Rarity is a quality of a gemstone that can either add or decrease its value. There is always a desire to collect rare stones, but in some cases, rarity may result in a lesser–known stone that in turn will lower the demand. In the early 2000’s we would welcome, Larimar onto the gemstone jewelry scene, with all the beauty of the Caribbean at her helm.
Colored and ornamental gemstones have catapulted onto center stage creating a resurgence of the appreciation of this stone in recent years. Although Pectolite itself is not a rare mineral, the blue variety is, with a limited deposit in the mountainous and relatively inaccessible area in the province of Barahona, Dominican Republic. This blue gem, known by the trade name Larimar, has an almost floral pattern of soft oceanic blues reminiscent of the Caribbean Sea where it was first sighted.
Discovered around 1916 as small, weathered pebbles that had washed up on the beach shores, natives believed the stone came from the sea. It wasn’t until the late 1970s that an upstream search revealed the original, in-situ outcrops of the mineral and mining began.
Found in cavities and veins of altered basalt from the transport of volcanic gasses and subsequent mineral deposition. Larimar is a sodium calcium silicate mineral and it is believed it owes its blue color to small amounts of copper. This mineral forms in fibrous, globular masses with individual crystals being scarce and very small. A curiosity for gem collectors, stones that display vivid blue and a striking pattern are highly sought after either as polished gemstones, beads or curious objects.
Large amounts of the gemstone entered the American market in 1989 with the height of its popularity in Australia during the early 2000’s. Bunny Bedi, owner and designer at Made in Earth, made a decision over a decade ago to invest in this stone and has never looked back.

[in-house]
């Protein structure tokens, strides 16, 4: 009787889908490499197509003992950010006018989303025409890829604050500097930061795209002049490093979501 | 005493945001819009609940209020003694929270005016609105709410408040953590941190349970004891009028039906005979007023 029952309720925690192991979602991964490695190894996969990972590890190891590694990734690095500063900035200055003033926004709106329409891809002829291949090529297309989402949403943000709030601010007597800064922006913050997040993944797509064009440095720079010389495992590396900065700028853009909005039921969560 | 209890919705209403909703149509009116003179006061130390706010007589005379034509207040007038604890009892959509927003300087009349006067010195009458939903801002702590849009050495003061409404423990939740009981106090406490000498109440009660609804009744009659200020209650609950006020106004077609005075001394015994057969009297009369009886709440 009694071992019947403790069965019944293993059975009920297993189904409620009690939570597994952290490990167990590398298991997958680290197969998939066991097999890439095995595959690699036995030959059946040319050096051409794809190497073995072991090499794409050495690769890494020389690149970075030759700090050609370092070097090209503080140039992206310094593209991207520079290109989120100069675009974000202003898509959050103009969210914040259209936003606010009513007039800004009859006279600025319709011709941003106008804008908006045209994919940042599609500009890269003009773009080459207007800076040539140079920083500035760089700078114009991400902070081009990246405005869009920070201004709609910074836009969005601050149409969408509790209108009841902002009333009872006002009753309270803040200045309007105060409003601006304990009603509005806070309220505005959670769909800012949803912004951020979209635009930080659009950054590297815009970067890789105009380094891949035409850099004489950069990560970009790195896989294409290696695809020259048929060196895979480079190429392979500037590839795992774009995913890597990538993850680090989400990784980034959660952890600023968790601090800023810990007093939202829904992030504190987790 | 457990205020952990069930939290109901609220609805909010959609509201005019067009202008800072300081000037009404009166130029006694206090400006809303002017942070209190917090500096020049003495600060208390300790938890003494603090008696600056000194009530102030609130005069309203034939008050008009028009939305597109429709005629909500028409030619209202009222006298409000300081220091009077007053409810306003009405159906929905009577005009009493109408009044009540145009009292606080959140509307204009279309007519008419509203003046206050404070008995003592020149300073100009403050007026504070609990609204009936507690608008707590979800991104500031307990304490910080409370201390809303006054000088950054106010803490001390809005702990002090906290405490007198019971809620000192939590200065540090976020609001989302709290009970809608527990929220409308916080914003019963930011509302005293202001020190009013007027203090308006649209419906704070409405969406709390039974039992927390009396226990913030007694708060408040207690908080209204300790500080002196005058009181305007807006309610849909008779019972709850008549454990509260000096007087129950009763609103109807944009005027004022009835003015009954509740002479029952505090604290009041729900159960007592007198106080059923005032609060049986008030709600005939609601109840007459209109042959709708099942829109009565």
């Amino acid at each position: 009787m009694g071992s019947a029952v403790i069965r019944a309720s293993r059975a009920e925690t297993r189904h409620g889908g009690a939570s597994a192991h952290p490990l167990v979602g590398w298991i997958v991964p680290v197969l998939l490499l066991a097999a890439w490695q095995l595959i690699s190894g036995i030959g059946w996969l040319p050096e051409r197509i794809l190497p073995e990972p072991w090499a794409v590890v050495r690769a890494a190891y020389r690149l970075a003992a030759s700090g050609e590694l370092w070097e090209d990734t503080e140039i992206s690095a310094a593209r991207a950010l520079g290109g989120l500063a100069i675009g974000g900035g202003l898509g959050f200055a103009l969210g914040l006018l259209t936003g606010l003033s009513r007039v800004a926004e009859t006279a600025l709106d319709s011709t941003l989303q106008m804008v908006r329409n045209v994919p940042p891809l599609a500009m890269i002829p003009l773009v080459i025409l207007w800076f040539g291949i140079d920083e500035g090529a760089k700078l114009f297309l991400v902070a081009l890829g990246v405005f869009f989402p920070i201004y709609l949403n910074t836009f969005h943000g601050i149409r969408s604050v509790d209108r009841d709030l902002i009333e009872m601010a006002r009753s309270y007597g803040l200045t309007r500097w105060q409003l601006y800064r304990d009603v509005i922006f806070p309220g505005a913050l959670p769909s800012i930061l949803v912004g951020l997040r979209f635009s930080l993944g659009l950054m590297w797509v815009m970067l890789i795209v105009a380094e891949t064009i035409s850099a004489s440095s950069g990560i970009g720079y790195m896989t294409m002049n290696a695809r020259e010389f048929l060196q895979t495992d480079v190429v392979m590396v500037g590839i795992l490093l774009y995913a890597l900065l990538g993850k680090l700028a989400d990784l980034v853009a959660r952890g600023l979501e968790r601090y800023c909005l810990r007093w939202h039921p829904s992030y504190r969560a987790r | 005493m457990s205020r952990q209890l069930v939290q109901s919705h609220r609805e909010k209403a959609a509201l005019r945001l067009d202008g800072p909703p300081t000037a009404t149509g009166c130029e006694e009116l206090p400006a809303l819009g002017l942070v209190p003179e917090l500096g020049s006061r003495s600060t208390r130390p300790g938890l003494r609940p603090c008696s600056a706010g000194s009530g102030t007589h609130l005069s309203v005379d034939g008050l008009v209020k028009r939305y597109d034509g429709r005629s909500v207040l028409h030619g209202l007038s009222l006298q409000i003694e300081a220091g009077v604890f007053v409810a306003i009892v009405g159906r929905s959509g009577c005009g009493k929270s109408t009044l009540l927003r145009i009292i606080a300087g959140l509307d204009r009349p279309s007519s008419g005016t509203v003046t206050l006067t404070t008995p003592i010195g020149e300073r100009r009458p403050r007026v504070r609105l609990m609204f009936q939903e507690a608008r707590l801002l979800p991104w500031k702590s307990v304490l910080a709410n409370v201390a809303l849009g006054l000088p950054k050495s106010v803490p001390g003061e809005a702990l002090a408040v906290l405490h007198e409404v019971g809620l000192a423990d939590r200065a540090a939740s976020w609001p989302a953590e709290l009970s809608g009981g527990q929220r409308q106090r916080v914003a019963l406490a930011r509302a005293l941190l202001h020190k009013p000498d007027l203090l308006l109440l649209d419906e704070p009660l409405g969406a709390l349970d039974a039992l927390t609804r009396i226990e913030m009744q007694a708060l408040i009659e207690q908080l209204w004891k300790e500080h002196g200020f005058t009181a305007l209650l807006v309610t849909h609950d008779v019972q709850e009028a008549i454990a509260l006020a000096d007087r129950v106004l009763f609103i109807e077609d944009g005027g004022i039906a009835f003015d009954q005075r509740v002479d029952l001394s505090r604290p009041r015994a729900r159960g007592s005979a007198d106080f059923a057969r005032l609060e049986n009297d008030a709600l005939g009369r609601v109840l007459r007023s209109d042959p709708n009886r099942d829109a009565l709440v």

“I have worn a Larimar pendant for the last 10 years, literally never taking it off. A stone for successful business, it helped me make the decision to invest in a huge parcel of stones many years ago and what a good choice that was.”
“Although Larimar rough is much cheaper, being a soft stone of just 4.5 - 5 MOHs, there is a lot of wastage. Large stones up to 40mm in size are easy to come by, but cabochons with a mostly blue pattern are expensive and difficult to find. In recent years, prices have drastically increased due to limited resources and a thriving popularity.”
Larimar is a very rare gem and as the stardom of Larimar continues to rise, supply continues to fall. You’ll feel like you are lost at sea, starring into our dreamy Caribbean ocean blue, Larimar jewelry collection, in our galleries. Rare or abundant, each stone is unique and a finite resource, so the time to invest in a Larimar ring, pendant or earrings is as soon as you discover that piece you love and adore!
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